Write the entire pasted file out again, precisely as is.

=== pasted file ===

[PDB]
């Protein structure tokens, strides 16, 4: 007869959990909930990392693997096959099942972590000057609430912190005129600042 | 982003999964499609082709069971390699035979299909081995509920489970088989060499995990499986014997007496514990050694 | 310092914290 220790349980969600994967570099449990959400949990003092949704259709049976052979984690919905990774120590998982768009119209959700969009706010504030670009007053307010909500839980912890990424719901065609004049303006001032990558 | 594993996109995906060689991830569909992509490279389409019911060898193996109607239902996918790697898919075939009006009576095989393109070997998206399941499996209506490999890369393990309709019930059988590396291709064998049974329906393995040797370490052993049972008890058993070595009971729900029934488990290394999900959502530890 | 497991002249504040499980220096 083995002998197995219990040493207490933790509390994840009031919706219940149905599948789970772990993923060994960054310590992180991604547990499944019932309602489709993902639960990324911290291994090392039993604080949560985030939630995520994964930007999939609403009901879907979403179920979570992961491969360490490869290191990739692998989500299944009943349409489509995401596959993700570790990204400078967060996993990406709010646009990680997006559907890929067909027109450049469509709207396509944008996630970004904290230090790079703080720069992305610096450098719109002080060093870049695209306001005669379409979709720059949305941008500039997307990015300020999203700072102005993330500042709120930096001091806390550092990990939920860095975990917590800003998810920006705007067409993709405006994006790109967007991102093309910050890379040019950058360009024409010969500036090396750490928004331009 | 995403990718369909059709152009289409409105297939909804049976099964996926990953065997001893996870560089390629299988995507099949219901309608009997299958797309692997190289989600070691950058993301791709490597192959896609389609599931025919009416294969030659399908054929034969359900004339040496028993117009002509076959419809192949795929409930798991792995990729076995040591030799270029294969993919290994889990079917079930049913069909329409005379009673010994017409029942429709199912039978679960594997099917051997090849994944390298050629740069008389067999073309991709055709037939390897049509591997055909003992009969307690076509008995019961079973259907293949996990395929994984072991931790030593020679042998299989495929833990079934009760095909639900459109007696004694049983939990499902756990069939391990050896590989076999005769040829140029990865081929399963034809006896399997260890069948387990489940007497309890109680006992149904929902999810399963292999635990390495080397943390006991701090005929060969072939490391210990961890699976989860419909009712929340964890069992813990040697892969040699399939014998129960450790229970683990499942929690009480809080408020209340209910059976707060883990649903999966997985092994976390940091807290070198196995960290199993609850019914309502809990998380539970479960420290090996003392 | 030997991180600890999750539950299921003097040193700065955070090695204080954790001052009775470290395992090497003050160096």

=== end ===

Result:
[PDB]
């Protein structure tokens, strides 16, 4: 007869959990909930990392693997096959099942972590000057609430912190005129600042 | 982003999964499609082709069971390699035979299909081995509920489970088989060499995990499986014997007496514990050694 | 310092914290 220790349980969600994967570099449990959400949990003092949704259709049976052979984690919905990774120590998982768009119209959700969009706010504030670009007053307010909500839980912890990424719901065609004049303006001032990558 | 594993996109995906060689991830569909992509490279389409019911060898193996109607239902996918790697898919075939009006009576095989393109070997998206399941499996209506490999890369393990309709019930059988590396291709064998049974329906393995040797370490052993049972008890058993070595009971729900029934488990290394999900959502530890 | 497991002249504040499980220096 083995002998197995219990040493207490933790509390994840009031919706219940149905599948789970772990993923060994960054310590992180991604547990499944019932309602489709993902639960990324911290291994090392039993604080949560985030939630995520994964930007999939609403009901879907979403179920979570992961491969360490490869290191990739692998989500299944009943349409489509995401596959993700570790990204400078967060996993990406709010646009990680997006559907890929067909027109450049469509709207396509944008996630970004904290230090790079703080720069992305610096450098719109002080060093870049695209306001005669379409979709720059949305941008500039997307990015300020999203700072102005993330500042709120930096001091806390550092990990939920860095975990917590800003998810920006705007067409993709405006994006790109967007991102093309910050890379040019950058360009024409010969500036090396750490928004331009 | 995403990718369909059709152009289409409105297939909804049976099964996926990953065997001893996870560089390629299988995507099949219901309608009997299958797309692997190289989600070691950058993301791709490597192959896609389609599931025919009416294969030659399908054929034969359900004339040496028993117009002509076959419809192949795929409930798991792995990729076995040591030799270029294969993919290994889990079917079930049913069909329409005379009673010994017409029942429709199912039978679960594997099917051997090849994944390298050629740069008389067999073309991709055709037939390897049509591997055909003992009969307690076509008995019961079973259907293949996990395929994984072991931790030593020679042998299989495929833990079934009760095909639900459109007696004694049983939990499902756990069939391990050896590989076999005769040829140029990865081929399963034809006896399997260890069948387990489940007497309890109680006992149904929902999810399963292999635990390495080397943390006991701090005929060969072939490391210990961890699976989860419909009712929340964890069992813990040697892969040699399939014998129960450790229970683990499942929690009480809080408020209340209910059976707060883990649903999966997985092994976390940091807290070198196995960290199993609850019914309502809990998380539970479960420290090996003392 | 030997991180600890999750539950299921003097040193700065955070090695204080954790001052009775470290395992090497003050160096």